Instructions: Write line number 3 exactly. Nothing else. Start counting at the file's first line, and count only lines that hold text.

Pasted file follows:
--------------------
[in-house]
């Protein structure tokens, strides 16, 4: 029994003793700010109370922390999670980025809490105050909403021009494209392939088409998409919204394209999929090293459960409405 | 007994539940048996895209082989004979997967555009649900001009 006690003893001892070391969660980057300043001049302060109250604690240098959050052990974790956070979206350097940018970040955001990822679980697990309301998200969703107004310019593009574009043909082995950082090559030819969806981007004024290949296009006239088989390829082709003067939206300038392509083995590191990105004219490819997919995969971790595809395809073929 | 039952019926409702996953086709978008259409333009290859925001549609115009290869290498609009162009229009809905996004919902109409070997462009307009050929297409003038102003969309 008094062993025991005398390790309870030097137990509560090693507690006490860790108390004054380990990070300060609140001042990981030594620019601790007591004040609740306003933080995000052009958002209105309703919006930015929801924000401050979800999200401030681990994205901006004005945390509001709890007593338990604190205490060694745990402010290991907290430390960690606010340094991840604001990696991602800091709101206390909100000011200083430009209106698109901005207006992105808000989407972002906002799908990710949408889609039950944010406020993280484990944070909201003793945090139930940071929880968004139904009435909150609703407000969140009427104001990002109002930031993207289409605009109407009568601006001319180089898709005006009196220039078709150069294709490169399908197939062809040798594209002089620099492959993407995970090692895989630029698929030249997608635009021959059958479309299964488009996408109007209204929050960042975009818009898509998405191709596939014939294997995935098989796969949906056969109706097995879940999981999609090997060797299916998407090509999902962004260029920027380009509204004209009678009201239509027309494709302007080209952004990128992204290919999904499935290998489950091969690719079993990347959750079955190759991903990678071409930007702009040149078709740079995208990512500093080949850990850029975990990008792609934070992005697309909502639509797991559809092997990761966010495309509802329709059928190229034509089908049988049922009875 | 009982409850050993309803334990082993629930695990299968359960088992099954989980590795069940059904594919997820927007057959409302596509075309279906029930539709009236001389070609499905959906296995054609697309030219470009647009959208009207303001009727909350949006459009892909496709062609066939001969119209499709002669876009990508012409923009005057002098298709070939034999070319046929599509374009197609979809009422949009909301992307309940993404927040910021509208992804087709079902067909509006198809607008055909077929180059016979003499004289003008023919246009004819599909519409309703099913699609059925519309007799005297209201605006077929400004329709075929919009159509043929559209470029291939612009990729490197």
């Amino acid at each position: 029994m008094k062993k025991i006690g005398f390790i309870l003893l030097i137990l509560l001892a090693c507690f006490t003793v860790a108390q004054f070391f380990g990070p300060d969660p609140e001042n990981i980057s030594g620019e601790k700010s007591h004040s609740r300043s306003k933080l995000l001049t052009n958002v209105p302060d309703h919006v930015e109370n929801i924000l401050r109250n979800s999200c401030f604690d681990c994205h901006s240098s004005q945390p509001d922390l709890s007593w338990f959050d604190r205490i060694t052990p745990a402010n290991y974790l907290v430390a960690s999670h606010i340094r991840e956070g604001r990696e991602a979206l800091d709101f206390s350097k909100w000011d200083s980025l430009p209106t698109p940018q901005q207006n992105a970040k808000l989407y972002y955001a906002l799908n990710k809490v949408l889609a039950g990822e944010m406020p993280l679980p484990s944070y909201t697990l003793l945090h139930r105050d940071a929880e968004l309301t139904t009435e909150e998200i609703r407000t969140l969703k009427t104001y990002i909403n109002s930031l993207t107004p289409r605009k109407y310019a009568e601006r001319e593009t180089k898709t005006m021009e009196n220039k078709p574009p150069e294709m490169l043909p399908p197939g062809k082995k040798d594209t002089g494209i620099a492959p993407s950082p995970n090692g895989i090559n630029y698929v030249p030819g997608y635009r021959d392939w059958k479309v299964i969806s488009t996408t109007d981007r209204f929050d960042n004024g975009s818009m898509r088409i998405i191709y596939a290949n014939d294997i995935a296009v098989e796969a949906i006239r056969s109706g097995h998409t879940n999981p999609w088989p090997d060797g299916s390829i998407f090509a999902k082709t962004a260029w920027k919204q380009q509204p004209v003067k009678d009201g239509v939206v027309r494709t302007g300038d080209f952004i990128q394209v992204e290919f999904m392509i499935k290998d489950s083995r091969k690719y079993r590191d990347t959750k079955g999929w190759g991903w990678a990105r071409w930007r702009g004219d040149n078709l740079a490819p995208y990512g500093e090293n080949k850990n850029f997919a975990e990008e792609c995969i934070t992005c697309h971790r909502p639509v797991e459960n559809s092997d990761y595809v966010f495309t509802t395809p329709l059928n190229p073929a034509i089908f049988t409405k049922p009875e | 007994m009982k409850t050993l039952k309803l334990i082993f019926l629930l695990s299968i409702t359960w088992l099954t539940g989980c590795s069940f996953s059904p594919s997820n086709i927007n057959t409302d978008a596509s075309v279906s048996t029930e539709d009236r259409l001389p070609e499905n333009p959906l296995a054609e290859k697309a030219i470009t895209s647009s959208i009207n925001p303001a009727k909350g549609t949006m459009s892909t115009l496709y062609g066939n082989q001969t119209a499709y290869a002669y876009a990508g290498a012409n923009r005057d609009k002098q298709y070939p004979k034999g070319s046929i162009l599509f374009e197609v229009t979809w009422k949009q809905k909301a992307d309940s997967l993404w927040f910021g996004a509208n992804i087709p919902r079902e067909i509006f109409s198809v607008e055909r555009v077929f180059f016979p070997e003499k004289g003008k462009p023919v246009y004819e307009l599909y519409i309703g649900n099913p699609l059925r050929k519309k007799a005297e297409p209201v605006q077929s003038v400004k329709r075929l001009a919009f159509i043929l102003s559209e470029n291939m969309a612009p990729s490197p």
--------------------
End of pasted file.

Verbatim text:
């Amino acid at each position: 029994m008094k062993k025991i006690g005398f390790i309870l003893l030097i137990l509560l001892a090693c507690f006490t003793v860790a108390q004054f070391f380990g990070p300060d969660p609140e001042n990981i980057s030594g620019e601790k700010s007591h004040s609740r300043s306003k933080l995000l001049t052009n958002v209105p302060d309703h919006v930015e109370n929801i924000l401050r109250n979800s999200c401030f604690d681990c994205h901006s240098s004005q945390p509001d922390l709890s007593w338990f959050d604190r205490i060694t052990p745990a402010n290991y974790l907290v430390a960690s999670h606010i340094r991840e956070g604001r990696e991602a979206l800091d709101f206390s350097k909100w000011d200083s980025l430009p209106t698109p940018q901005q207006n992105a970040k808000l989407y972002y955001a906002l799908n990710k809490v949408l889609a039950g990822e944010m406020p993280l679980p484990s944070y909201t697990l003793l945090h139930r105050d940071a929880e968004l309301t139904t009435e909150e998200i609703r407000t969140l969703k009427t104001y990002i909403n109002s930031l993207t107004p289409r605009k109407y310019a009568e601006r001319e593009t180089k898709t005006m021009e009196n220039k078709p574009p150069e294709m490169l043909p399908p197939g062809k082995k040798d594209t002089g494209i620099a492959p993407s950082p995970n090692g895989i090559n630029y698929v030249p030819g997608y635009r021959d392939w059958k479309v299964i969806s488009t996408t109007d981007r209204f929050d960042n004024g975009s818009m898509r088409i998405i191709y596939a290949n014939d294997i995935a296009v098989e796969a949906i006239r056969s109706g097995h998409t879940n999981p999609w088989p090997d060797g299916s390829i998407f090509a999902k082709t962004a260029w920027k919204q380009q509204p004209v003067k009678d009201g239509v939206v027309r494709t302007g300038d080209f952004i990128q394209v992204e290919f999904m392509i499935k290998d489950s083995r091969k690719y079993r590191d990347t959750k079955g999929w190759g991903w990678a990105r071409w930007r702009g004219d040149n078709l740079a490819p995208y990512g500093e090293n080949k850990n850029f997919a975990e990008e792609c995969i934070t992005c697309h971790r909502p639509v797991e459960n559809s092997d990761y595809v966010f495309t509802t395809p329709l059928n190229p073929a034509i089908f049988t409405k049922p009875e | 007994m009982k409850t050993l039952k309803l334990i082993f019926l629930l695990s299968i409702t359960w088992l099954t539940g989980c590795s069940f996953s059904p594919s997820n086709i927007n057959t409302d978008a596509s075309v279906s048996t029930e539709d009236r259409l001389p070609e499905n333009p959906l296995a054609e290859k697309a030219i470009t895209s647009s959208i009207n925001p303001a009727k909350g549609t949006m459009s892909t115009l496709y062609g066939n082989q001969t119209a499709y290869a002669y876009a990508g290498a012409n923009r005057d609009k002098q298709y070939p004979k034999g070319s046929i162009l599509f374009e197609v229009t979809w009422k949009q809905k909301a992307d309940s997967l993404w927040f910021g996004a509208n992804i087709p919902r079902e067909i509006f109409s198809v607008e055909r555009v077929f180059f016979p070997e003499k004289g003008k462009p023919v246009y004819e307009l599909y519409i309703g649900n099913p699609l059925r050929k519309k007799a005297e297409p209201v605006q077929s003038v400004k329709r075929l001009a919009f159509i043929l102003s559209e470029n291939m969309a612009p990729s490197p």